I have been studying and writing about the bar exam of late, so I appreciate the guest blogging opportunity, graciously offered by Mary Lynch, which I shall use to share some bar exam musings. Later this week, I hope to follow up with a bit more.
I noted with interest a recent New York Times feature, Is the Bar Too Low to Get into Law School? The feature offered perspectives from five legal professionals, four of whom are law professors, on how best to respond to declining bar exam passage rates. (Scores on the MBE, the anchor of the bar exam in almost every state, have declined again this year.) Two took issue with the bar exam itself, arguing for fundamental changes or its complete abolition. But Linda Sheryl Greene of the University of Wisconsin Law School argued that law schools simply need to do the work of preparing their students for the exam.
Law schools (or at least those not in the very top tier) indeed need to help their students prepare for the bar exam, but the bar exam also has to change in a way that allows law schools to do their part without the deleterious distraction of the exam’s heavy focus on recall of memorized law. Regrettably, bar exam reform efforts over the last 20 years have not focused on the one part of the exam that actually and exclusively tests lawyer competencies, requiring zero memorization of legal rules. That sadly neglected part of the exam is the performance test, which assigns a specific written lawyering task to be completed using a closed universe of factual materials and legal authorities. About one-fifth of the states do not even administer a performance test. Among states that do, the performance test remains the smallest part of the exam, accorded the least weight in scoring. It is in a very real sense the ugly step-child of the bar exam.
The behemoth of the bar exam, the MBE, compels examinees to study and memorize a copious number of legal rules. To be fair, the MBE does not test only for knowledge of law. But every skill set evaluated by the MBE—reading comprehension and legal analysis among them—is evaluated also by the performance test. The MBE’s primary value to the overall exam is psychometric—i.e., when scores on other parts of the exam are scaled to the MBE, the overall exam achieves testing reliability. A reasonable level of testing reliability can be achieved if the MBE is weighted at 40% of the overall score. (See page 13 of this article by the National Conference of Bar Examiners’ former Director of Research.) However, the NCBE recommends 50%, a recommendation that most states follow.
What of the rest of the exam? In every state, the remaining part of the score comes mostly from answers to essay questions, which, like the MBE, require memorization and recall of legal rules. If the MBE is testing knowledge of law (and creating more than enough focus on rote memorization), what reason other than inertia is there for essay questions to retain such a significant place on bar exams? Or to remain on bar exams at all? For years, essay questions were the venue for testing knowledge of state-specific law. However, most states now use the NCBE’s Multistate Essay Examination. And, as a growing number of states adopt the Uniform Bar Examination, several are employing other means outside of the bar exam, such as a required seminar, to ensure that new lawyers are familiar with unique attributes of local law.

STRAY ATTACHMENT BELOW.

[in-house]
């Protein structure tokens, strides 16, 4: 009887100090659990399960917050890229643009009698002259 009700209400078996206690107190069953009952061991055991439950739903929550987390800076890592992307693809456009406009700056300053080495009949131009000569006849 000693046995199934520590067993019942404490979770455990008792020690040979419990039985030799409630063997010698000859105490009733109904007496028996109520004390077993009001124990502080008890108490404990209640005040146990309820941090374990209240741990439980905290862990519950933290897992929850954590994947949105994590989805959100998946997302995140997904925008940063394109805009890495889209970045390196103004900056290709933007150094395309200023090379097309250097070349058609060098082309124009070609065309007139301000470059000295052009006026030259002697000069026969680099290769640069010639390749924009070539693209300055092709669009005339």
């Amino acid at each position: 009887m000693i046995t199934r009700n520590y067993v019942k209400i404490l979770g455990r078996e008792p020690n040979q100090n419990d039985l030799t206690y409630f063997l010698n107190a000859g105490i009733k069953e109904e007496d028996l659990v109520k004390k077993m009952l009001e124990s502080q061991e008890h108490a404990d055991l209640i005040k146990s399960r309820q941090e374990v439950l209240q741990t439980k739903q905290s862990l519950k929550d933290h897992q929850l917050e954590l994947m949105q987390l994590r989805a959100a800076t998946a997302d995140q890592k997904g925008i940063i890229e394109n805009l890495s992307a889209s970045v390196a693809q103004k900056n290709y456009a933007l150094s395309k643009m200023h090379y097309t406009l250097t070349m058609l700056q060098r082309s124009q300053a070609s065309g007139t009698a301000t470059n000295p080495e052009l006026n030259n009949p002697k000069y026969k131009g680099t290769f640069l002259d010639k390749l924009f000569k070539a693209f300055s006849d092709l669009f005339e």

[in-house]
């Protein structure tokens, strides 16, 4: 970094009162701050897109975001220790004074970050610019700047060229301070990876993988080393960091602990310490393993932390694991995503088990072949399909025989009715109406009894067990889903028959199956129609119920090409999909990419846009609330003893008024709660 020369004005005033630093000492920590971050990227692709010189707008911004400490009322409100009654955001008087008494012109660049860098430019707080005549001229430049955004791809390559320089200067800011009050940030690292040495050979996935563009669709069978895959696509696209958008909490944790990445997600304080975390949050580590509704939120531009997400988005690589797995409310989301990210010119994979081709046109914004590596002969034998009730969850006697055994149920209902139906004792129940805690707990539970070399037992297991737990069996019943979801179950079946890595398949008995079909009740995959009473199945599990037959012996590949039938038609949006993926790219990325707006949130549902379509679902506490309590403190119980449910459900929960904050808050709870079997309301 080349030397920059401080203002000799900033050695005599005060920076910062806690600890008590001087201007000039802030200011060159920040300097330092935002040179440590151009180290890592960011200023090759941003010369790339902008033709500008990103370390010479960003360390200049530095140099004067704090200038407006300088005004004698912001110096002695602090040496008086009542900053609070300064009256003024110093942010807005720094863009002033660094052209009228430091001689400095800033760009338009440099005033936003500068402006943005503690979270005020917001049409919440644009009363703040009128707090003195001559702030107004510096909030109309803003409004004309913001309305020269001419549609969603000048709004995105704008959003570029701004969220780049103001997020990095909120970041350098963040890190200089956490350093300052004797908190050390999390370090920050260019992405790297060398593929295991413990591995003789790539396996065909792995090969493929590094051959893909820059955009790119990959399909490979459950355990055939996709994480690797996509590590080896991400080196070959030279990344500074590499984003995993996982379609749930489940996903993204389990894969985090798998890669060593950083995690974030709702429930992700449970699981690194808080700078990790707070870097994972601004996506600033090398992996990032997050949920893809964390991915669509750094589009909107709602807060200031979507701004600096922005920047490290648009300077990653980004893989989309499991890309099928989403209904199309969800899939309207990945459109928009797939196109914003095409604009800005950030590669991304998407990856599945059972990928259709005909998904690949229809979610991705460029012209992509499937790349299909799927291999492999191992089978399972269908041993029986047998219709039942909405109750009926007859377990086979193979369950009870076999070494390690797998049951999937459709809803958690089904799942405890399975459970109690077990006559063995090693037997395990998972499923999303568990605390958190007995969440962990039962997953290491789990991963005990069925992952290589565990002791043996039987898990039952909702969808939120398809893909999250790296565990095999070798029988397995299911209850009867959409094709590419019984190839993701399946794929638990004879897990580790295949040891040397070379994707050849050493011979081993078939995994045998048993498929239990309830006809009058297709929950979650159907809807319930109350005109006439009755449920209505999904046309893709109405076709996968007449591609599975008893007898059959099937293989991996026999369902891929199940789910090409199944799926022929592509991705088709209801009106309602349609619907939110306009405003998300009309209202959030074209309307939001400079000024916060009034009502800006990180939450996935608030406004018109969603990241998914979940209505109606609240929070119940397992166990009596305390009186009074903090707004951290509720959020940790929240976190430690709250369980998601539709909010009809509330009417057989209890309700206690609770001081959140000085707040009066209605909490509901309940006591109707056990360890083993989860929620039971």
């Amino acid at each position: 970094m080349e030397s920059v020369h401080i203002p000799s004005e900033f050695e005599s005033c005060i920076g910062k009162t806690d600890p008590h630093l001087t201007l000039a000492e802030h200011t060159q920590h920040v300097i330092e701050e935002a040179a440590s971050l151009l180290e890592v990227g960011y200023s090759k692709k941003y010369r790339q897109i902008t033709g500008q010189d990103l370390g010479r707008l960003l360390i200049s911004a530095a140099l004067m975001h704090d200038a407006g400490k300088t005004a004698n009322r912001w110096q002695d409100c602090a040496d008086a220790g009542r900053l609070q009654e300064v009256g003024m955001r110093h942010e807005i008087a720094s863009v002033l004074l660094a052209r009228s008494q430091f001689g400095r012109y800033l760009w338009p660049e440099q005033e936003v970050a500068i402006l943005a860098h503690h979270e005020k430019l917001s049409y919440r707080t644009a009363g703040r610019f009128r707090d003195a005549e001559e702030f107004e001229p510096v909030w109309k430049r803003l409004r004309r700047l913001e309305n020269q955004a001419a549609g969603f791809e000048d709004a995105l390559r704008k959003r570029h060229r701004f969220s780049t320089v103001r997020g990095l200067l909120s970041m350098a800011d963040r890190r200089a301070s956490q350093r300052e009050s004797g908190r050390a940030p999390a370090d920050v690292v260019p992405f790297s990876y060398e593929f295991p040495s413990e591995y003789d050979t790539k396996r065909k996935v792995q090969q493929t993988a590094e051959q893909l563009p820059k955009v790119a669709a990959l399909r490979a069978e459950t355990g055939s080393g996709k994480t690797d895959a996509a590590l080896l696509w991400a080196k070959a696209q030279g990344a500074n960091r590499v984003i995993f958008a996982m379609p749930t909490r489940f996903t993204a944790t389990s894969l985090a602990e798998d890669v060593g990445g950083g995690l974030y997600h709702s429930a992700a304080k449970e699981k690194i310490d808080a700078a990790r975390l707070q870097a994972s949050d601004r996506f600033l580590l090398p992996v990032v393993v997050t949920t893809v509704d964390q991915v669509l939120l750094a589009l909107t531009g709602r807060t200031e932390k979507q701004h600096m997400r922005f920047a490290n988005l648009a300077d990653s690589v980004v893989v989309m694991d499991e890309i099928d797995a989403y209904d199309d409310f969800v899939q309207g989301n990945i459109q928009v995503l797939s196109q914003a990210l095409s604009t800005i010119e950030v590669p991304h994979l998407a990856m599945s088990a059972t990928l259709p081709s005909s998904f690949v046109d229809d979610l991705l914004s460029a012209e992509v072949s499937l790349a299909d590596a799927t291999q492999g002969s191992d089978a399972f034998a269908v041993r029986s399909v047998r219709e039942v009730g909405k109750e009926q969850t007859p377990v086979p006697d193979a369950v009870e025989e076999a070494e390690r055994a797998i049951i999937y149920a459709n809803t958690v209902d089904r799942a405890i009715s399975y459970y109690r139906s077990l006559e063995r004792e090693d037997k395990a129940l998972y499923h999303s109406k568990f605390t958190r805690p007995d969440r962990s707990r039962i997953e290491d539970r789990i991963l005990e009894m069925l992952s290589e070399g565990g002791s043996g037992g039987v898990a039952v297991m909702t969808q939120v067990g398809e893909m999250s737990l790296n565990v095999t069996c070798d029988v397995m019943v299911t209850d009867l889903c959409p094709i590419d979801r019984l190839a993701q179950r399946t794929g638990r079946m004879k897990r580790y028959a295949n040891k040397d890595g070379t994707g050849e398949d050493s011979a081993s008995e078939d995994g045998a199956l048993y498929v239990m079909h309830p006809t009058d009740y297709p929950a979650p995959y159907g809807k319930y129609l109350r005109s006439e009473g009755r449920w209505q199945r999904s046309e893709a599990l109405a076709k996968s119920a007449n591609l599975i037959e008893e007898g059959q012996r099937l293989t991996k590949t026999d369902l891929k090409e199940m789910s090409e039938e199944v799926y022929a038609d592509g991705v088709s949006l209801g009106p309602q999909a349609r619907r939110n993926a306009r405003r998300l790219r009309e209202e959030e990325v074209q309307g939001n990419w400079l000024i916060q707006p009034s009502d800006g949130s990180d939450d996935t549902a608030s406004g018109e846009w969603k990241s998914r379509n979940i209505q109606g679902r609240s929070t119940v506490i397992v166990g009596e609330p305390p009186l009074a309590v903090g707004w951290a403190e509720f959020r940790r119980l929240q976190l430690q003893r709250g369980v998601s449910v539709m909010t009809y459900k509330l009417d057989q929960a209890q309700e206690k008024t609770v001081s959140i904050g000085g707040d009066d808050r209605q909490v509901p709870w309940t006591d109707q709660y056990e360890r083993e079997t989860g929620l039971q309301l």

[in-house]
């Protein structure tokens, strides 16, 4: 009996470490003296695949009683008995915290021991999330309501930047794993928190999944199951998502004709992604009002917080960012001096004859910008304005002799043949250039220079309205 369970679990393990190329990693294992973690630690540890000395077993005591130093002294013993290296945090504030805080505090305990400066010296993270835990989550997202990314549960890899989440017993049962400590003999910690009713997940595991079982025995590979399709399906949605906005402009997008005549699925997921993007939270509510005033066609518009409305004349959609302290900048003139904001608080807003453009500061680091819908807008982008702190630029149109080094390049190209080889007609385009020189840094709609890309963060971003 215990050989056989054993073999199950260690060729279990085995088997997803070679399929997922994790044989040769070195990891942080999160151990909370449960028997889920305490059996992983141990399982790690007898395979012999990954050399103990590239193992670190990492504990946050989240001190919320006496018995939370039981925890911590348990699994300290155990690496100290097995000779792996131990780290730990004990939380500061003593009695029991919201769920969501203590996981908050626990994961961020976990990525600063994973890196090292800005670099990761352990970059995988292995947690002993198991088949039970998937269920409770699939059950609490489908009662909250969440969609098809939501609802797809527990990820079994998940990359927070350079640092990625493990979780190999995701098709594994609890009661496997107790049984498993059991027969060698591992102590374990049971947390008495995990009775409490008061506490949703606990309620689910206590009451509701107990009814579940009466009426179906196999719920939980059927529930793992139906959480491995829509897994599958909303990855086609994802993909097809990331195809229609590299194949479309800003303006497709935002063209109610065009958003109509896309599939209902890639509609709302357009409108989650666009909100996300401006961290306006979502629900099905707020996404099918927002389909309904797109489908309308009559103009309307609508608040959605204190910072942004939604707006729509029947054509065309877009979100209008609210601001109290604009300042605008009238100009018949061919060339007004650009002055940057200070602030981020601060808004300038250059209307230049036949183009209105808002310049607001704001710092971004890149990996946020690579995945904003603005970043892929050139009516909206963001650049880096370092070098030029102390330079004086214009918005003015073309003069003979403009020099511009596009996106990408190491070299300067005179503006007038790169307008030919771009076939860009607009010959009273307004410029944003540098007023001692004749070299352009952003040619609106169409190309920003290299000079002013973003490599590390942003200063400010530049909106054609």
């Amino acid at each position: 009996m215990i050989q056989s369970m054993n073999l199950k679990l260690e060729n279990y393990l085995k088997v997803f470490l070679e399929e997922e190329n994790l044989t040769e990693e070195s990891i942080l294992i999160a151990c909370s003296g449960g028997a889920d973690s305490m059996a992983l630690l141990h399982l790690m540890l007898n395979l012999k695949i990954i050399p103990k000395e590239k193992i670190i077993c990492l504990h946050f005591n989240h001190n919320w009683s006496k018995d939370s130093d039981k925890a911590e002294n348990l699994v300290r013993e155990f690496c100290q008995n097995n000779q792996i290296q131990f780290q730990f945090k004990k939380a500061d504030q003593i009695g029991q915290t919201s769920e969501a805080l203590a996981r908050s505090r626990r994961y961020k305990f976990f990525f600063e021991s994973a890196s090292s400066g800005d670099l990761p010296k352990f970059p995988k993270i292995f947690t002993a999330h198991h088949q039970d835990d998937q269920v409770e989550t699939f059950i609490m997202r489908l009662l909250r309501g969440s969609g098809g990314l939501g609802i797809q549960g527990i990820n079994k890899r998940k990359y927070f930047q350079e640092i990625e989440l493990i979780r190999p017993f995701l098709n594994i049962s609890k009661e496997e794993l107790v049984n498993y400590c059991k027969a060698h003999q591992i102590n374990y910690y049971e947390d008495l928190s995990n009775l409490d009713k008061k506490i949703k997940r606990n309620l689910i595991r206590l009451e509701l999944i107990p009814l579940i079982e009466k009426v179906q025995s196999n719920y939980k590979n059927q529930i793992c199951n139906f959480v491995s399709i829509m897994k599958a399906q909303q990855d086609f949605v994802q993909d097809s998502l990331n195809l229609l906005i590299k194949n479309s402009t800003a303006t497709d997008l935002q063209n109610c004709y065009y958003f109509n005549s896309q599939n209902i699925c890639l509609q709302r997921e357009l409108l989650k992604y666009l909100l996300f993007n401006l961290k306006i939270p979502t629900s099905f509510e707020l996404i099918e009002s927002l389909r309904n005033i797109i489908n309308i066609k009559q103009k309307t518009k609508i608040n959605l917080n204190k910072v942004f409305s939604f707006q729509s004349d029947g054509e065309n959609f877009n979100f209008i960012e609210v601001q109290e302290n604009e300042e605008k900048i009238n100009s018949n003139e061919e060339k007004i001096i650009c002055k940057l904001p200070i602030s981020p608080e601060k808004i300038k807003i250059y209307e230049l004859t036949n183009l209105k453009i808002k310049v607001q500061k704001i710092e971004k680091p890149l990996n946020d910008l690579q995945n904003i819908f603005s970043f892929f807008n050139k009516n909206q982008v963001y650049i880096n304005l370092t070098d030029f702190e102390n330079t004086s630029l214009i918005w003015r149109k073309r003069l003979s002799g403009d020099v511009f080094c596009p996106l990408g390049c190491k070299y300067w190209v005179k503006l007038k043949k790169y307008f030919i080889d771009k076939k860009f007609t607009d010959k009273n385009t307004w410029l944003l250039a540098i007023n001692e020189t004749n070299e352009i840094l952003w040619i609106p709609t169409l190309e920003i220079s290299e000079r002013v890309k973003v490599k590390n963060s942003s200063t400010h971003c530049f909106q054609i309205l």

And that takes me back to the performance test, the most valid of the testing instruments on the bar exam. The performance test was the answer from bar examiners 20 years ago to the recommendations of the MacCrate Report, which called on law schools and bar examiners to increase their attention to lawyering skills. Since then, while the MBE and essay examinations have been expanded, the performance test has remained stagnant. That needs to change. Through careful attention to the various skills today’s beginning lawyers have to perform, examiners should be able to reinvigorate the performance test and expand its skills coverage. They should also be able to increase the inadequate weight given to the performance test in scoring.
As for legal education’s attitude and approach toward the bar, I think an exam that focuses more heavily on skills through performance testing is one that would put law schools in a better position to help their students prepare. Because performance tests do not evaluate substantive knowledge of law, bar preparation specialists in law schools can easily administer performance tests from previous bar exams to students as both formative and evaluative assessments. Legal Writing professors have been using performance test-style problems for many years, especially with first-year students. Clinical professors use them, and, yes, even some doctrinal professors have too. (I compiled a list of articles discussing the use of performance test-based problems by law professors in footnote 269 of my recent article.)